Changes in oil, natural gas industries catch some producers by surprise
Oklahoman energy columnist Adam Wilmoth writes that just five years ago, energy industry observers and authors were touting the end of oil in the United States. Today, they are focusing on what to do with the glut of oil that has been tapped.
The books that line my desk reflect how much has changed in the oil and natural gas industry in the past five years.
The books written just a few years ago have a decidedly different tone from those written in the past two years.
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Books such as “Beyond Oil,” “The End of Oil” and “The Coming Economic Collapse: How You Can Thrive When Oil Costs $200 a Barrel” seem out of place when the industry and country are now focused on rapidly increasing domestic oil and natural gas production.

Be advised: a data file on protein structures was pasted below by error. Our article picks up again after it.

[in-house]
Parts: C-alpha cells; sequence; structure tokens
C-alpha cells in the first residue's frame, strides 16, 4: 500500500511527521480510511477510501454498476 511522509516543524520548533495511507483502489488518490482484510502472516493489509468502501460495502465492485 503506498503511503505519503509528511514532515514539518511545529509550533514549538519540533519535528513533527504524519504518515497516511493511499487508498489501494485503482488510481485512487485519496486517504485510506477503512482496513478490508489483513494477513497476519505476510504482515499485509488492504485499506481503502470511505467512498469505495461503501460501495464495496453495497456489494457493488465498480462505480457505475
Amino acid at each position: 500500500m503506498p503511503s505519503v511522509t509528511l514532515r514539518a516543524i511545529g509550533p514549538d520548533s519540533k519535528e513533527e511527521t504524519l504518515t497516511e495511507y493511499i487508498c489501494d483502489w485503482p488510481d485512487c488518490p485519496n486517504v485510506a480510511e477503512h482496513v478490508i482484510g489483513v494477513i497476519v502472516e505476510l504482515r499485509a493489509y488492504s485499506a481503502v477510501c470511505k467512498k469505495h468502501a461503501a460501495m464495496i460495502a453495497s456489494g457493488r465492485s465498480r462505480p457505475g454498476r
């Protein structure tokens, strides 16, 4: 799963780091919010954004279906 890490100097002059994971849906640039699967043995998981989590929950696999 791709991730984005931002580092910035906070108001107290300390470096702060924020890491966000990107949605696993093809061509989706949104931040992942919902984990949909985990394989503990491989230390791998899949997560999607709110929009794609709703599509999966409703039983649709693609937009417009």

Just five years ago, politicians and industry leaders were concerned about how to deal with the impending world oil and natural gas shortage.
But this week, President Barack Obama and Republican presidential candidate Mitt Romney both used the season's first presidential debate to discuss how increased domestic production has helped make energy independence possible.
It's nothing new for politicians to discuss energy independence. That's been happening for four decades.
What's new is that energy industry leaders and observers now say it's possible.
The industry has been changed by the development of multistage hydraulic fracturing along with improved horizontal drilling techniques that allow producers to drill as much as two miles down and up to three miles across.